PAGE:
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Gentili: The high cost of undervaluing our water will be more than money

In the next decade, we may have to spend close to a billion dollars on our water system. Is it time to take a more aggressive approach to managing how we pay for water?
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Running a city is expensive. Particularly an amalgamated city like Greater Sudbury. Amalgamation equalized (or tried to) services across the newly created city, but it brought with it a host of new expenses.

Case in point, our water system. Or more accurately, our water systems. Because we actually have more than one. Greater Sudbury, a city of 160,000 or so people, operates six water systems and 13 sewer systems — that 984 kilometres of water pipe, and 777 kilometres of sewer pipe. 

Let those numbers sink in. Because we’re responsible for ensuring water (and other matter) has a destination to get to and a pipe to take it there.

For perspective, Toronto (not the GTA) manages four water systems for 1.3 million people. 

Three years ago, the consulting firm KPMG took a look at what kind of capital work would be required over the next decade to keep our water system flowing safely and abundantly.

The numbers are … a little staggering. Over the next 10 years, our water system could need as much as $850 million worth of work. If we delay that work longer, it will easily cost us into the billions.

The reason, at least partially, is amalgamation. Greater Sudbury has a complex array of water system infrastructure all of which needs to be repaired and maintained. That’s no small task, especially for a relatively small city that’s big on geography and short on people (or more accurately, short on taxpayers).

Most of us probably don’t spend a lot of time thinking about the water system unless something goes wrong. Which is really how it should be. Why dwell on a something when you don’t have to.

But there’s one guy in the Nickel City who does spend a lot of time dwelling. On water, that is. Retired business owner Bob Tate thinks we take water for granted because we undervalue it. We don’t treat it as the valuable (and life-giving and life-sustaining) commodity that it is.

And because we undervalue it, we’re not inclined to conserve it. Because we’re not inclined to conserve it, we waste it.

Check out a story reporter Darren MacDonald wrote this week on Sudbury.com.
Tate believes that if we put more monetary value on our H20, we’d be more conscious of just how important water is to human society and the planet in general. Right now, you’re paying about a penny a litre. 

He would like to see the water rates we pay be based on how much a customer uses, rather than on an equal percentage across the board. As Tate says, why should someone with a swimming pool pay the same rate as someone without one, when the person with the pool is using far, far more water.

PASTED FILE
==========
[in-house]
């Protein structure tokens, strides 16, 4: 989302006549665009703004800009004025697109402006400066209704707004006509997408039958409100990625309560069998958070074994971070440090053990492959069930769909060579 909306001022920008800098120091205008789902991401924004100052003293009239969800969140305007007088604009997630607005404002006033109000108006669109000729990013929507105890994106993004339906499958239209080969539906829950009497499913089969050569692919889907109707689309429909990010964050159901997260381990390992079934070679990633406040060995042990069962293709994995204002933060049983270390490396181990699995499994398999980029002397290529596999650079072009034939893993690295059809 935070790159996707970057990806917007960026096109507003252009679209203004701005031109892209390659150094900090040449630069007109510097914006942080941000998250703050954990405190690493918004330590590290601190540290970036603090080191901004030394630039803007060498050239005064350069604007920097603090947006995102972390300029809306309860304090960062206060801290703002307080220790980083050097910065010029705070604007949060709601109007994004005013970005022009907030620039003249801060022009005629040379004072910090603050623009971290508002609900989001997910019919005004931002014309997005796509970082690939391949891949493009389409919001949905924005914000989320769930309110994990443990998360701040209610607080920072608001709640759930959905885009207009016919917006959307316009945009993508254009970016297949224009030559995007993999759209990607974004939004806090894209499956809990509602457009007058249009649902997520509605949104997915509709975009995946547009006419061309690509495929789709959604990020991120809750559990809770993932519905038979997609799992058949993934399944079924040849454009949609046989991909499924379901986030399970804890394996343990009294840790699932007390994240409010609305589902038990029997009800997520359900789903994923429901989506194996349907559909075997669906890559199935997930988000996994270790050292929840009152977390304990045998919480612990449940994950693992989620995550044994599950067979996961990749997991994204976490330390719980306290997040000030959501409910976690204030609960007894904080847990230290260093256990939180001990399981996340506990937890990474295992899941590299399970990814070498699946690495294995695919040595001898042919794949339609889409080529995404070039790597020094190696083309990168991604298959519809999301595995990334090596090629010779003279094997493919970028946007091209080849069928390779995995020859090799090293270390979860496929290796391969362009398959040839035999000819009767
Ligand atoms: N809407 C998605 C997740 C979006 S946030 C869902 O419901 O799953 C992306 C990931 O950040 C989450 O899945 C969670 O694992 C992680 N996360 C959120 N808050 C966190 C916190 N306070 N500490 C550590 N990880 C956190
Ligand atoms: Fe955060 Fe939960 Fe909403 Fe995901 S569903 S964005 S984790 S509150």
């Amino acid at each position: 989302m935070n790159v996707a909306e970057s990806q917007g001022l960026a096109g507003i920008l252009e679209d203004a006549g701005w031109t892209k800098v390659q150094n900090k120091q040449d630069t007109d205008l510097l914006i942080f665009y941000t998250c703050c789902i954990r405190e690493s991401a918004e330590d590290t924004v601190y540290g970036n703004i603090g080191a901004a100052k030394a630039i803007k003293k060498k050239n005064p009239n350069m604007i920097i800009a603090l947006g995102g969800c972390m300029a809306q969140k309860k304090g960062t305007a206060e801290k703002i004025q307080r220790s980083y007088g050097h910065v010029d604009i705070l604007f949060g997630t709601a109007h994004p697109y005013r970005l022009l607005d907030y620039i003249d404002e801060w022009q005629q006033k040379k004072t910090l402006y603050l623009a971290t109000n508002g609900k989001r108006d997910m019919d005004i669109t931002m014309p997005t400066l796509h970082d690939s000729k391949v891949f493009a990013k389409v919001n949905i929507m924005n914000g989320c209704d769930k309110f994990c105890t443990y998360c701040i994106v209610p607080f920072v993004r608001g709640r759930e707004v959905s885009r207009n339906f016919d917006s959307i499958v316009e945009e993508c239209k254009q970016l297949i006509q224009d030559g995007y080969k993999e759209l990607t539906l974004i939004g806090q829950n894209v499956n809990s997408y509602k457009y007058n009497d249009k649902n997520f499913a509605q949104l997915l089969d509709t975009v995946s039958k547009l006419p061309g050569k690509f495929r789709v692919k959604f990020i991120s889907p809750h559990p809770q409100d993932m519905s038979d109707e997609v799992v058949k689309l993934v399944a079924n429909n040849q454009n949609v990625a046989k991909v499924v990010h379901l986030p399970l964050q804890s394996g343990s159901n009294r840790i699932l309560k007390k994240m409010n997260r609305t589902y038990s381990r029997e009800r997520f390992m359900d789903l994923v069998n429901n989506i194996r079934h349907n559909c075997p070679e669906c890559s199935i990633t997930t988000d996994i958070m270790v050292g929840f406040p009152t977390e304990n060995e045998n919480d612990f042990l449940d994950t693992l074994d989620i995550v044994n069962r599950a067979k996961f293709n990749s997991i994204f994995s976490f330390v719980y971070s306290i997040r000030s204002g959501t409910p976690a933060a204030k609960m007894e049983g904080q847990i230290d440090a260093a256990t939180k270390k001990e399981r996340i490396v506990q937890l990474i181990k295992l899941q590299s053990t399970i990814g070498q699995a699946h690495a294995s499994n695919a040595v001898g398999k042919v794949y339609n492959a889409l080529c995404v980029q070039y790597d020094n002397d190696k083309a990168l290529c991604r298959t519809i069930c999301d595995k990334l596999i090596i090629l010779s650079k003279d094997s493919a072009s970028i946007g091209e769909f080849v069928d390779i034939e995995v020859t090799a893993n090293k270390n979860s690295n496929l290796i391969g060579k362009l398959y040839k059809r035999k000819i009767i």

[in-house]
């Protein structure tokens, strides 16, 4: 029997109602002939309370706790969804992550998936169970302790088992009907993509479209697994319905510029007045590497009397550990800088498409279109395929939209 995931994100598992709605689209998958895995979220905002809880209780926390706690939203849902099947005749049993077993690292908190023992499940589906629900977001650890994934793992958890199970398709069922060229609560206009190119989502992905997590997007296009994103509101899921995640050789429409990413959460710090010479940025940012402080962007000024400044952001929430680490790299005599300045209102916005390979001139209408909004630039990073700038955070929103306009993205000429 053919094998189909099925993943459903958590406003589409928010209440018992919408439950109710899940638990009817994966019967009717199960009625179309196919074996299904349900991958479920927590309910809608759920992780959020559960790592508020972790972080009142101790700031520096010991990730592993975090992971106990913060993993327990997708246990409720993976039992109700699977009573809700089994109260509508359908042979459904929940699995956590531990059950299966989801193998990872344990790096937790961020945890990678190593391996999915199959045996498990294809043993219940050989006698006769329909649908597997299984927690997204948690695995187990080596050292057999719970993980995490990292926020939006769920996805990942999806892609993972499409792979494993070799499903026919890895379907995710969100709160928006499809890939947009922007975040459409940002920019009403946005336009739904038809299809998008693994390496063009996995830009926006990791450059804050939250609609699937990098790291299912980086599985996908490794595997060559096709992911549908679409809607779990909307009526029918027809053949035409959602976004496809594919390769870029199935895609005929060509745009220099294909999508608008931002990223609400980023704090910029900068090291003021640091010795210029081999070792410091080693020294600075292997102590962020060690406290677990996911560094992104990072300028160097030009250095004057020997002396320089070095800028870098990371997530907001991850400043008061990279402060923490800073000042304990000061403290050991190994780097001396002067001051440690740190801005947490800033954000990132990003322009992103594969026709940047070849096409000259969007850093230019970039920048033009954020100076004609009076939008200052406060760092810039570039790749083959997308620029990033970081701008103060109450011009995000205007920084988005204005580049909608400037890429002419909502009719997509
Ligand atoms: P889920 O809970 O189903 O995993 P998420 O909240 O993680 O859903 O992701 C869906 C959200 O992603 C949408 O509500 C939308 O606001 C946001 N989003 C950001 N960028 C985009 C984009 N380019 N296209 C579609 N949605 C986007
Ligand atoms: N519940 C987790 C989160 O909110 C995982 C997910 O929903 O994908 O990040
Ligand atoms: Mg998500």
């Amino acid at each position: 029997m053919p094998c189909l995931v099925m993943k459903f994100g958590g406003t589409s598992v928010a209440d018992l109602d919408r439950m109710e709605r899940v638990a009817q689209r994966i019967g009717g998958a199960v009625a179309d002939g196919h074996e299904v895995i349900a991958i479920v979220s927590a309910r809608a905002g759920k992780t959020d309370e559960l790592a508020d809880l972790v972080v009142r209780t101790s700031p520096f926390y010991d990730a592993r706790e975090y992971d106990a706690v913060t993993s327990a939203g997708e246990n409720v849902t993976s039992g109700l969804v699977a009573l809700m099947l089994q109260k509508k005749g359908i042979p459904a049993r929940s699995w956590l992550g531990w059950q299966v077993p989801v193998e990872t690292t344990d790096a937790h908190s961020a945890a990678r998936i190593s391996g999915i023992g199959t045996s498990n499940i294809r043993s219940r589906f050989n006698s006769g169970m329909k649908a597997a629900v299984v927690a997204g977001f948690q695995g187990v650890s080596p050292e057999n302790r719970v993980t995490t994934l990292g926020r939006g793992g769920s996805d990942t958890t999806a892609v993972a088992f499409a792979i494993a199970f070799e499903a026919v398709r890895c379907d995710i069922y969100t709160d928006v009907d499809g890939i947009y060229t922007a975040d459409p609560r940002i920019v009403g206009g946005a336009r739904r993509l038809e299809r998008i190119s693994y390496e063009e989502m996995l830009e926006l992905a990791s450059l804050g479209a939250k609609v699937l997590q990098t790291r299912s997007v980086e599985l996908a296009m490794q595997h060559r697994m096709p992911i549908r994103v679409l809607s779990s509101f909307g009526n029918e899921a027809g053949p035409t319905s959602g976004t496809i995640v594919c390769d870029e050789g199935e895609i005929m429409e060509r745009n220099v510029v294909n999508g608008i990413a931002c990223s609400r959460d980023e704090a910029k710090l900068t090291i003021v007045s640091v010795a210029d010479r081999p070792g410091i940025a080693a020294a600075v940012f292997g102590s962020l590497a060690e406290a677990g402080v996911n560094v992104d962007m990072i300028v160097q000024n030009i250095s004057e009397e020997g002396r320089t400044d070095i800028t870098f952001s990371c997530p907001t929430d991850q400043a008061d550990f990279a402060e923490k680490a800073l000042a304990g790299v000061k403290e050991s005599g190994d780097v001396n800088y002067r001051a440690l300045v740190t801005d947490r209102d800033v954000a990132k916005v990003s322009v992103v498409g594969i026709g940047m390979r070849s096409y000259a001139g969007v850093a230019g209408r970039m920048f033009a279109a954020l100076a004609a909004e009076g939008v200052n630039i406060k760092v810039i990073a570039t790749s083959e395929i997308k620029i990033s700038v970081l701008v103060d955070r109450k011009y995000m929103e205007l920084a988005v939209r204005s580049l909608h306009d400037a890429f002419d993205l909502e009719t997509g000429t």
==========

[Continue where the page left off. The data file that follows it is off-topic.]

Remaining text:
People should be rewarded for conserving water by paying a lower rate, while someone who uses more should pay more, under Tate’s scenario.

What’s the big deal, you might be asking yourself? We have an abundance of water. Well for one, there’s those repairs and maintenance costs I mentioned earlier. Our water system needs somewhere between $850 million and $1.3 billion worth of work. And then there’s the potential $700 million in long-term capital costs for upgrades and new infrastructure so the system is safe and can meet future demand.

Paying more for water and encouraging conservation would fund repairs and maintenance, and reduce the need to spend so much on new infrastructure.

Of course, the words “pay more” aren’t popular with politicians or taxpayers. So while Tate’s ideas might be right on the mark, the chance any politician would run with that football are pretty slim.

But there are plenty of reasons, beyond municipal finance, to take Tate seriously. 

Aging infrastructure is a huge problem across Canada. The Federation of Canadian Municipalities estimates that water and waste water infrastructure in poor condition is a $51-billion problem.

We’ve seen what happens in remote Indigenous communities when the water system fails. People suffer. They get sick, particularly the most vulnerable like young children and the elderly.

In Sudbury, we know that salt runoff, phosphates and industrial pollution jeopardize our freshwater sources. In Ontario, we’ve seen what happens when we allow foreign corporations to take millions of litres of freshwater a day for bargain basement prices and with little oversight — it short-changes the economy and hurts the environment.

Climate change will continue to cause more flooding and more droughts, impacting both water supply and overwhelming aging infrastructure.

Tate’s correct. We’re taking water for granted, and it could end up costing us billions of dollars, and maybe something far more valuable.

Mark Gentili is the editor of Sudbury.com and Northern Life.




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